Session Name: Concurrent Session: Novel Insights in Kidney Infections
Date: Tuesday, June 4, 2019
Session Time: 2:30pm-4:00pm
Presentation Time: 3:18pm-3:30pm
Location: Room 311
*Purpose: From our CISTEM study of linked national registries, we reported that older recipient age, female sex, diabetic kidney failure, non-standard-criteria organs, and mTORi-based IS increase risk for within-1-year post-KTx MIE: pneumonia, sepsis, and urinary tract infection (UTI), based on initial IS (Naik et al, Transplant Intl 2016). Cyclosporine- and mTORi-based IS increased the 3-year risk for all three MIEs; steroid-free regimens reduced the risk for pneumonia and sepsis (Dharnidharka et al, Transplantation 2017). In this analysis, we studied risk factors for developing these MIE de novo, years 1-5, using through-first-year IS data.
*Methods: The CISTEM study linked SRTR transplant data, 2009-2013, to Medicare claims and Symphony Health System pharmacy fills data. MIE diagnosis was based on ICD-9 codes. Maintenance IS was classified into the most common regimens. MIE was defined by at least two outpatient or one inpatient claim. Rates are presented as per patient-years (py).
*Results: Among 28,894 eligible KTx recipients (60% male, 54% white, primary renal disease diabetes in 24%, hypertension in 24%) all three MIEs occurred more frequently within year 1 post KTx (33 per 100 py, UTI; 12.8, pneumonia; 15.5, sepsis). In years 2-5, cumulative rates for each MEI, subtracting the first year, were 18.1 py, UTI; 16.2, pneumonia; 15.7, sepsis. MIE occurrence in the first year was the strongest predictor of the same MIE recurring in years 1-5 (HRs >3, P<0.001 for all). Any of the MIEs in the first year raised the risk for the other two in years 2-5. Acute rejection within the first year raised only years 1-5 sepsis risk. Low BMI raised 1-5 year pneumonia risk. Recipient age, female sex, non-standard-criteria organs, degree of renal function, induction agents, and maintenance regimens did not alter the risk for MIEs in years 1-5.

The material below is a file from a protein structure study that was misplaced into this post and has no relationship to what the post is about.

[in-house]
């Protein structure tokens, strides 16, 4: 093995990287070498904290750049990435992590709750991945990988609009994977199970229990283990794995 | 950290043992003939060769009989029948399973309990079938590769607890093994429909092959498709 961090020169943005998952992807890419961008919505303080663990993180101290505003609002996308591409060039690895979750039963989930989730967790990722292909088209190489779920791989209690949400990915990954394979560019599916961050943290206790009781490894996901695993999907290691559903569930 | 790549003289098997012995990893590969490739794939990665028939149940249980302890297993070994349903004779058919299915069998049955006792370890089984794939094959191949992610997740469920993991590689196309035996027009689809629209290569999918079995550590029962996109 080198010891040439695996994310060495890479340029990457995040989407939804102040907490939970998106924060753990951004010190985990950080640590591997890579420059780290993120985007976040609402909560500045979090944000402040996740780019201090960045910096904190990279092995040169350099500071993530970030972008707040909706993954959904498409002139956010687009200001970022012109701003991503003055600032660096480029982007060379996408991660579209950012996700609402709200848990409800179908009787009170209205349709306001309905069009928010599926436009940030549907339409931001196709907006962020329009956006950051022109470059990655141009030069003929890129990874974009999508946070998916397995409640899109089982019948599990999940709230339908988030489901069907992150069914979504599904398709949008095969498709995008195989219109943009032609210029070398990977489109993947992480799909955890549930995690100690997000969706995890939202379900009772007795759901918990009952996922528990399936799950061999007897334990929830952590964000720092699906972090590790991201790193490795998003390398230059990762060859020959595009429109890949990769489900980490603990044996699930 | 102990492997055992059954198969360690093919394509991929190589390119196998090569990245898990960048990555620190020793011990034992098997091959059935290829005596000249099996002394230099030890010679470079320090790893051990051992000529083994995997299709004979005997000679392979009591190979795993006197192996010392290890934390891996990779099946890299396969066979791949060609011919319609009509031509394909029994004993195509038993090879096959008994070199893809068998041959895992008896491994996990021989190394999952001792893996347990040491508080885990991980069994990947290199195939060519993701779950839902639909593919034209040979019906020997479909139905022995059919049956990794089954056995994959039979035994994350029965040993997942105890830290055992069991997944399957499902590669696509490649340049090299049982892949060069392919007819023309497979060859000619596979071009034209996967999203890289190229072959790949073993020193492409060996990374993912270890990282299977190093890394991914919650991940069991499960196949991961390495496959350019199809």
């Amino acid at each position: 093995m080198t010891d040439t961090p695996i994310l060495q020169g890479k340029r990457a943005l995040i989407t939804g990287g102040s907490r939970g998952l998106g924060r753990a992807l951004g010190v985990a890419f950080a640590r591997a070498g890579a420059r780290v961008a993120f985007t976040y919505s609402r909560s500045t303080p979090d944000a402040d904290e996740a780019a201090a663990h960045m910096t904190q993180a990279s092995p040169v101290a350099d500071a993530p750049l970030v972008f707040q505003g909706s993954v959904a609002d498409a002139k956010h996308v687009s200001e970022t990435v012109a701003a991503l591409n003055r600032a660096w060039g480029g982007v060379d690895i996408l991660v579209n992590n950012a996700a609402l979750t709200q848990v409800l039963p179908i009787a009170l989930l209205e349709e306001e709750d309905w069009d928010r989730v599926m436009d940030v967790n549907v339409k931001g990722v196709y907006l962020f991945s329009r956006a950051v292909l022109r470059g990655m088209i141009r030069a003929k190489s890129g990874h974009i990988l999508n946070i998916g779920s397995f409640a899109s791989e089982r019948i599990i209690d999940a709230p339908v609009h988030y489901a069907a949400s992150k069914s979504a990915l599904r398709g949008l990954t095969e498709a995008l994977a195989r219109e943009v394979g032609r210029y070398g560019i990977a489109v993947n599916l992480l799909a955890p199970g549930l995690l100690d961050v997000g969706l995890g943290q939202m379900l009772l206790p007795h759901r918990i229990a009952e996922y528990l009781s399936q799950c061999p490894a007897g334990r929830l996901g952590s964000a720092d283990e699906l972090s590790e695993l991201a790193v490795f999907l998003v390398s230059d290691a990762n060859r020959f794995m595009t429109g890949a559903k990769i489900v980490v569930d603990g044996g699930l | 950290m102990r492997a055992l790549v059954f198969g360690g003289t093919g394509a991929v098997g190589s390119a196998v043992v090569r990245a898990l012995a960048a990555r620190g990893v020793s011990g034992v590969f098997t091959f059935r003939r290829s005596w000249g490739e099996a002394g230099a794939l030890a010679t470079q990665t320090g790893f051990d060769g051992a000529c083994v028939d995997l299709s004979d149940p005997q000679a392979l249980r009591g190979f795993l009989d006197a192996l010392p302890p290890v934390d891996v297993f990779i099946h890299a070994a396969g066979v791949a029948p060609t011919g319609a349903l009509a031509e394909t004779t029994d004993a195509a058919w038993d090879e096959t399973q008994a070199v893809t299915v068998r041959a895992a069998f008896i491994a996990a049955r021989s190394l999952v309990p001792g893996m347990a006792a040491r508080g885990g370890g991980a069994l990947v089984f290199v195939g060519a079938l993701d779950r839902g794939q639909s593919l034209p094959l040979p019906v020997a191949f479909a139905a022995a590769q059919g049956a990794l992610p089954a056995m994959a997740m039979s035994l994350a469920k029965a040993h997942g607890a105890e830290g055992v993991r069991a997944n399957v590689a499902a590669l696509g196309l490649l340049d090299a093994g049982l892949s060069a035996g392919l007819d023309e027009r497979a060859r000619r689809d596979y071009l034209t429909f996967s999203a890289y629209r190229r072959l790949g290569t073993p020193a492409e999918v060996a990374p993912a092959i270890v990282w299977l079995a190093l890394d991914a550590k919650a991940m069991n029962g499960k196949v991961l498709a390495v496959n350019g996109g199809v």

*Conclusions: Many known MEI risk factors may apply only to shorter time posttransplant, affecting predictive modeling. Risk factors for later-onset MIEs differ from those for early onset MEIs, and include no maintenance IS regimens.
To cite this abstract in AMA style:Dharnidharka V, Axelrod D, Zhang Z, Schnitzler M, Lentine K, Kasiske B. Risk Factors for 1-5 Year Major Infection Events (MIE) after Kidney Transplant (KTx) Including First-Year Immunosuppression (IS) Data: An Analysis of the Choosing Immune Suppression in Renal Transplantation by Efficacy and Morbidity (CISTEM) Study [abstract]. Am J Transplant. 2019; 19 (suppl 3). https://atcmeetingabstracts.com/abstract/risk-factors-for-1-5-year-major-infection-events-mie-after-kidney-transplant-ktx-including-first-year-immunosuppression-is-data-an-analysis-of-the-choosing-immune-suppression-in-renal-transplan/. Accessed May 9, 2021.
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